There’s also this tension coming from the indigenous groups who are so sensitive to being taken advantage of (and rightly so) that they are sometimes hypersensitive to cultural appropriation. I recognize that appropriation does occur. I’m familiar with Métis artists (including myself) who’ve been accused of “not being native enough” to have a legitimate opinion or position on things deemed native. The opposite also happens – Euro-centric people would rather their family members not identify with their Indigenous blood ties.
In actuality, the piece “My Fate As A Bridge” was a response to a family member who accused me of wanting to be Indian just because I hunt for subsistence. The line at the top, “Mais pour qui est-ce qu’elle se prend à courir dans les bois comme ça et de faire la chasse? Une sauvagesse indienne?” (Translation : But who does she take herself for, running around in the woods like that and hunting? A savage Indian?) was actually said to me and about me. The piece was my way of saying, this IS me, this is who I am, this is how I chose to identify and live my life.
So, I guess it is risky to honour the Euro side of my heritage but, in my experience, it has also been risky to honour my indigenous heritage. I also don’t want to fall into some category of the romanticized Indian or for my work to become “typecast” in an overtly Indigenous way. It’s not where I come from. It’s not who I am. Ultimately, I am not of the “us vs. them” persuasion. I believe that being stuck in that frame of mind comes with the risk of being imprisoned in the old colonial history books. At some point, we have to open our hearts and minds to the realities that exist in order to move forward and experience growth. “My Fate As A Bridge” is also about that – about being a conduit for growth, to help bridge the gap between indigenous and non-indigenous people. I’m inspired by aspects from both my cultures – from the way light shines through colours in stained glass windows to the intricate details of skilled beadwork and our shared histories. As an artist and human being, I’m also inspired by the things that aren’t directly related to any culture.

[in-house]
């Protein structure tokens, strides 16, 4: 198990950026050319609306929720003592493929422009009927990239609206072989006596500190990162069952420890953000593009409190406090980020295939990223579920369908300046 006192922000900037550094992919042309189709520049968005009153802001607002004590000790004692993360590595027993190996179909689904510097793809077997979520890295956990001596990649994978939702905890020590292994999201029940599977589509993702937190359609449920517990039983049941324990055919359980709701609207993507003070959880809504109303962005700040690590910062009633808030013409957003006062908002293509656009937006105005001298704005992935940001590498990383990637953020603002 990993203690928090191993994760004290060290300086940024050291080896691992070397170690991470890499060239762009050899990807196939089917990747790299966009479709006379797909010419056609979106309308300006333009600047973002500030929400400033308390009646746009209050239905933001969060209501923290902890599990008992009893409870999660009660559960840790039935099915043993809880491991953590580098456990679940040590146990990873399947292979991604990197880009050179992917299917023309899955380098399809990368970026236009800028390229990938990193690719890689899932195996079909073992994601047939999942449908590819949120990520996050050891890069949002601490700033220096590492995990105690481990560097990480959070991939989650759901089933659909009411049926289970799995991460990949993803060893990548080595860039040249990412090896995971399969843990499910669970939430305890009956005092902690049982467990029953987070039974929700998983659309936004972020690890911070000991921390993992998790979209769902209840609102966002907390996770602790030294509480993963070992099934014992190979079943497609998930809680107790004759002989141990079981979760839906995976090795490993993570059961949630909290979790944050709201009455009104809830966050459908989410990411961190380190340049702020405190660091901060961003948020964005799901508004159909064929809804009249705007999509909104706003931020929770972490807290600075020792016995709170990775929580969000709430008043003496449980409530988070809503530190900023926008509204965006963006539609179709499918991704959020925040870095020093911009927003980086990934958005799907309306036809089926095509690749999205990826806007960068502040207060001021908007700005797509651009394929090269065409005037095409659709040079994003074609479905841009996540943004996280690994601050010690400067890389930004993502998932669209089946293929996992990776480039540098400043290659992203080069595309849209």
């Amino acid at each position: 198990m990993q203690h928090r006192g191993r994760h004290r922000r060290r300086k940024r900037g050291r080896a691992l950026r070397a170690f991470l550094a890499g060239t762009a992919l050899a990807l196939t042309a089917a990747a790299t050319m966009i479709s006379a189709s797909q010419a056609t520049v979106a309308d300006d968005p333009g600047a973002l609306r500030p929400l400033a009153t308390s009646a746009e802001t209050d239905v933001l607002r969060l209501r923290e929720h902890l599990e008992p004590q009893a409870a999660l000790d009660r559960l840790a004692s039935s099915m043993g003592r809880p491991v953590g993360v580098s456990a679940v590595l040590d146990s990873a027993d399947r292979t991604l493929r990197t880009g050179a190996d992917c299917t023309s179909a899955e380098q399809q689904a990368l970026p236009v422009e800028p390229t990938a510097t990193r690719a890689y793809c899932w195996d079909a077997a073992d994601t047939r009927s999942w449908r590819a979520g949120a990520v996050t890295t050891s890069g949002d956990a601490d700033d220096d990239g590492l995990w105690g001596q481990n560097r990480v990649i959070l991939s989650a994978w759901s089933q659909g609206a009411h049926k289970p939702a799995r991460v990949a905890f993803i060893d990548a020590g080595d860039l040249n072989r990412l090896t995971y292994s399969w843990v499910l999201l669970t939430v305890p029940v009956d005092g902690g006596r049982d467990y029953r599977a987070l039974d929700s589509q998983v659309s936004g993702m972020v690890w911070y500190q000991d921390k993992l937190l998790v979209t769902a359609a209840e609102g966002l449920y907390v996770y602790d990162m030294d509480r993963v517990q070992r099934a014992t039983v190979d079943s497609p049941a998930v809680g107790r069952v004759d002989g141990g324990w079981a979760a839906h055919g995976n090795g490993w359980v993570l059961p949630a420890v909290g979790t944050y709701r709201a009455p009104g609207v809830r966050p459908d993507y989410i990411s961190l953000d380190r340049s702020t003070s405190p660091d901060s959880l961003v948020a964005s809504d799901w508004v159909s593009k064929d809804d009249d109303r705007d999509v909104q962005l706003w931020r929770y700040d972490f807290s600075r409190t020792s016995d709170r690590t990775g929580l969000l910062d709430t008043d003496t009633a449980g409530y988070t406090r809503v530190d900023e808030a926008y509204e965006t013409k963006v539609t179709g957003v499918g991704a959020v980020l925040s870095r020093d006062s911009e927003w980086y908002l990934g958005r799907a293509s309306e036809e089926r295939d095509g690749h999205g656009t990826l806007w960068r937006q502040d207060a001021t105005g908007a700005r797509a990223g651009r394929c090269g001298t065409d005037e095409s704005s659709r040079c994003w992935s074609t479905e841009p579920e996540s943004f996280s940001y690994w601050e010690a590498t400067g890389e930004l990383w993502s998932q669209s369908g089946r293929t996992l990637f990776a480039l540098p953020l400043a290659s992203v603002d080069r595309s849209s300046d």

James “Rise of a Nation” – Métis people arose politically in Manitoba under Louis Riel, but people of mixed heritage, Métis people and Métis culture began to distinguish themselves through the fur trade nearly 200 years prior to Riel. Understanding the fullness of that history requires people to set aside modern notions of race and class and try to place themselves in a different time and milieu. This painting reflects that heritage in a unique way. The work is nuanced: fur is deeply primal, but also a commodity, and equally important to French, Indigenous and Métis peoples; the ceinture flechée, a form found originally in First Nations cultures, was adopted by French Canadian traders, and is symbolic today of Métis, French Canadian, and Québécois cultures; the Métis floral beadwork is unique to the Métis people, but also based on European and First Nations skills and practices. What do the layers represent for you?
Nathalie Actually, your impressions perfectly illustrate my intent for that piece! It means I did my job right! We can’t deny that the social uprising in Manitoba is what put the Metis on the socio-political map. The importance surrounding that whole episode in Canada’s history is undeniable. But, as you say, it wasn’t the beginning and it isn’t the end of Métis history. My first French ancestor arrived in the 1640s and even though it took a couple of generations before the first métissage occurred in my family’s lineage, it still happened long before the revolt. The Metis population was already well on its way into being in the east but it just wasn’t recognized yet.